My interest in history began with my own family.   My mother’s parents had  lived out in India – my grandfather’s family  having been  there for some 200 years  serving with the East India Company and in the Indian Army.

My grandmother’s family came from  the wilds of south west Ireland but she met and married my grandfather in India and there my mother and my aunt were born. By the time I was born they were all back in England, but I still remember the exotic cedar- lined trunks in my grandparents’ attic, the silk saris, the delicate gold and silver stitched slippers which were sent  as gifts to their grandchildren from Indian friends  and colleagues, the wonderful exotic smells of spices and incense arising from those treasure chests, big enough for  a small child to dive into . 

My father, romantically, met my mother on the squash court in Sussex where he was stationed as a Battle of Britain Spitfire pilot. His family combined two wonderfully  contrasted  heritages.  Two hundred years of clergymen (mostly  – though some were ‘yeomen’ and presumably yeowomen and some ‘gentlemen’ and gentlewomen ) living on the borders of Essex and Suffolk in what must have been a Jane Austen-type lifestyle of utter respectability, with a wild and aristocratic castle-dwelling bloodline from the mountains and moors  of northeast  Scotland.

My great aunt was the family genealogist and from her I learned my love of those ancient tales and my fascination with a family tree which began  on one side with ‘the heiress of the Picts’ (a lady so ancient she had no remembered name) and , oh yes, if we believe the story, a direct descent along with many thousands of others, of course, from THE bloodline of Da Vinci-code fame!  That realisation rocked the more sober clergy genes, as did the revelation that one of the ancestors of the Erskines was no less an entity than the god Woden!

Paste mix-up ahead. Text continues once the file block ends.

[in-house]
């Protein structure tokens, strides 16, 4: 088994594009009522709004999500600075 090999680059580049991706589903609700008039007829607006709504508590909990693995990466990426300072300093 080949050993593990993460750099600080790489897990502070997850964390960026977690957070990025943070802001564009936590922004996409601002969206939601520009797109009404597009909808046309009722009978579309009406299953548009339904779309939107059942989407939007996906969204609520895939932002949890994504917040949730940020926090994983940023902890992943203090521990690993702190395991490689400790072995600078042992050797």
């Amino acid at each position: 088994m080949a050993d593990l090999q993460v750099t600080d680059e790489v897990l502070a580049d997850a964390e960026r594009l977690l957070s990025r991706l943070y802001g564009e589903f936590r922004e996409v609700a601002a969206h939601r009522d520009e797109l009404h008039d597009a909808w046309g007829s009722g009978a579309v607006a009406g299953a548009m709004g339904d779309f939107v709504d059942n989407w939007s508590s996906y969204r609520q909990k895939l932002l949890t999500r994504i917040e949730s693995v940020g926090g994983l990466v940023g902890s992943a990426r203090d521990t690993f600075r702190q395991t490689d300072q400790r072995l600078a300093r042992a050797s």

My love of history has remained. I studied Scottish history at Edinburgh University and  it was there that I began (and temporarily abandoned) my first attempt at a  novel – the story which would one day become Kingdom of Shadows. Later while I worked for an  educational publisher and then as a freelance researcher for books on art and history I began to sell short stories and to dream about becoming a full-time writer  with a handful of historical Mills & Boons – a wonderful training in professionalism and  in coming to terms with  the horror of the deadline. At the same time while I was living in the Black Mountains near Hay-on-Wye in the Welsh  Border March I started working on the research  for Lady of Hay, at first as a part-time hobby and a barely formed idea, then with more and more urgency.   Exactly ten years after I  first roughed out the story line,  the book  was finally published. That same year I found myself to my amazement and total terror  talking about it on prime time TV and later doing a coast to coast tour of the USA. What had  my dreams got me into?

16 novels later plus two sons and three grandchildren and after 30 years driving backwards and forwards between Llanigon in Breconshire, and Suffolk and North Essex I found myself succumbing at last to the pull of hiraeth and moved back full time to the Welsh borders, this time to Hay itself. A coming full circle, you might say.


Researching Whispers in the Sand

It's a tough life being an author!

In fact...

this is a much more usual scenario...


 Welsh castle in the rain!